In Lyon, sausages are not just a food: they are a religion. Why else would one of the most celebrated versions be called a Jésus? Consisting of the most tender pieces of ham swaddled in a silky casing and carefully tied with string to preserve its rugby-ball shape, this hefty cured sausage was originally prepared for the Christmas feast before becoming part of Lyon’s everyday charcuterie repertoire.
Though every neighbourhood has its butchers specialising in pork, the greatest concentration of porcine delights can be found at Les Halles de Lyon – Paul Bocuse, a covered market that spectacularly illustrates where Lyonnais priorities lie. The great names of local charcuterie are represented here – each with rows of saucisses dangling from hooks and extravagant display cases of prepared foods such as pâtés and quenelles, a light dumpling which although made with fish seems to qualify as a kind of sausage.
As the selection can be overwhelming, it’s worth learning a little vocabulary before venturing into this wonderland. Similar to the Jésus, cured rosette sausage has a distinct pink colour with chunks of fat. Saucisson à cuire, a mixture of lean ham and lard, is a sausage designed for poaching and served with potatoes. In the same family is the cervelas, which has a smoother texture and may be studded with pistachio or truffle. These poaching sausages are sometimes wrapped in brioche dough and baked, then sliced and served cold or warm. More hardcore is the sabodet, consisting of pig’s head, pork and rind. And for the truly intrepid there is andouillette, the French version of chitterling sausage made with tripe.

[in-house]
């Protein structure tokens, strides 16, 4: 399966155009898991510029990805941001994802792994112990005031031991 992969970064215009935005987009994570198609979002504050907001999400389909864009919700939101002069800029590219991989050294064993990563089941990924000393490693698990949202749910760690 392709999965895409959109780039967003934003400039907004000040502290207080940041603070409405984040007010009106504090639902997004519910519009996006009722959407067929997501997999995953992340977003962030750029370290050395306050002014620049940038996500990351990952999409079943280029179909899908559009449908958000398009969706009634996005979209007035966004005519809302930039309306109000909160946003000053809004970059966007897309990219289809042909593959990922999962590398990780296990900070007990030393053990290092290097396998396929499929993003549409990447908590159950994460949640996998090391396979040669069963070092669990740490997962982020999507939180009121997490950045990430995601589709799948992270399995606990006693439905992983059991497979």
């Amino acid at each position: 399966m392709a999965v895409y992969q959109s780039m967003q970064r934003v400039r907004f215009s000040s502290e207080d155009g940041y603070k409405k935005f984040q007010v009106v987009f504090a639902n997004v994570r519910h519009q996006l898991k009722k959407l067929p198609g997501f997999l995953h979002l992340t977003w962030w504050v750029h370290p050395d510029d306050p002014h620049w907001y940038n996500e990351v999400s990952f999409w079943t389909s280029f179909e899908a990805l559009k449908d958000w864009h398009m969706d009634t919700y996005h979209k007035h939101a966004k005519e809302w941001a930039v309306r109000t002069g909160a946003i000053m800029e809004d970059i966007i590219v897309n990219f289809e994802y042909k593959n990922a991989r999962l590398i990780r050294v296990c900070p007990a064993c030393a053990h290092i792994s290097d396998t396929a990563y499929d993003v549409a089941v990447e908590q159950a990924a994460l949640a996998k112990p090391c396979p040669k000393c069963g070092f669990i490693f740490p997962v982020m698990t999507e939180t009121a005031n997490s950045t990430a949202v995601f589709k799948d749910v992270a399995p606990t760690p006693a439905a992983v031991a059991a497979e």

This is not the biggest charcuterie stand in the Halles de Lyon, but behind it lies a formidable name in Lyonnais pork products. René Besson, better known as Bobosse, took over the family business in 1962 and, with a personality as outsized as his 600g andouillette, brought it the renown it retains today. Sold in 1996 to Bernard Juban, Bobosse produces 60,000 kg of handmade andouillettes each year at its factory in Saint-Jean-d’Ardières outside Lyon, and supplies hundreds of restaurants as well as its loyal clientele.
Though Bobosse offers all the classic charcuterie preparations, the shop is best known for a Beaujolais-style version of andouillette made with fraise de veau (calf’s ruffle, or veal intestines) rather than pork, as in the better-known andouillette de Troyes.
The sale of veal offal was banned in France from 2000 to 2015 as a result of mad cow disease, forcing the company to focus on pork andouillette. As soon as the ban was lifted, the authentic Bobosse sausage reappeared, made of calf’s ruffle tenderised in mustard for 72 hours, then rolled ‘like a lasso’ and tightened with string. Another speciality is the andouillette beaujolaise, made with finely cut and seasoned veal and pork stomach. Bobosse might have moved on, but his uncompromising spirit survives in these sausages.
Two great charcuterie traditions come together at this impressive stand that specialises in Alsatian and Lyonnais pork products. Founder François Gast made a name for himself producing Alsatian charcuterie in his garage during the 1950s. After his premature death the shop moved to Les Halles de Lyon under new ownership, but over the years has never lost touch with its original mission, serving up choucroute (sauerkraut with meat) heaped with pork alongside the requisite rosettes, cervelas and a more unusual lean saucisson (cured sausage) called Le P’tit Guillaume, a speciality of nearby Saint-Etienne. Also worth trying are the grattons (pork scratchings), which are often served as an appetiser in bouchons.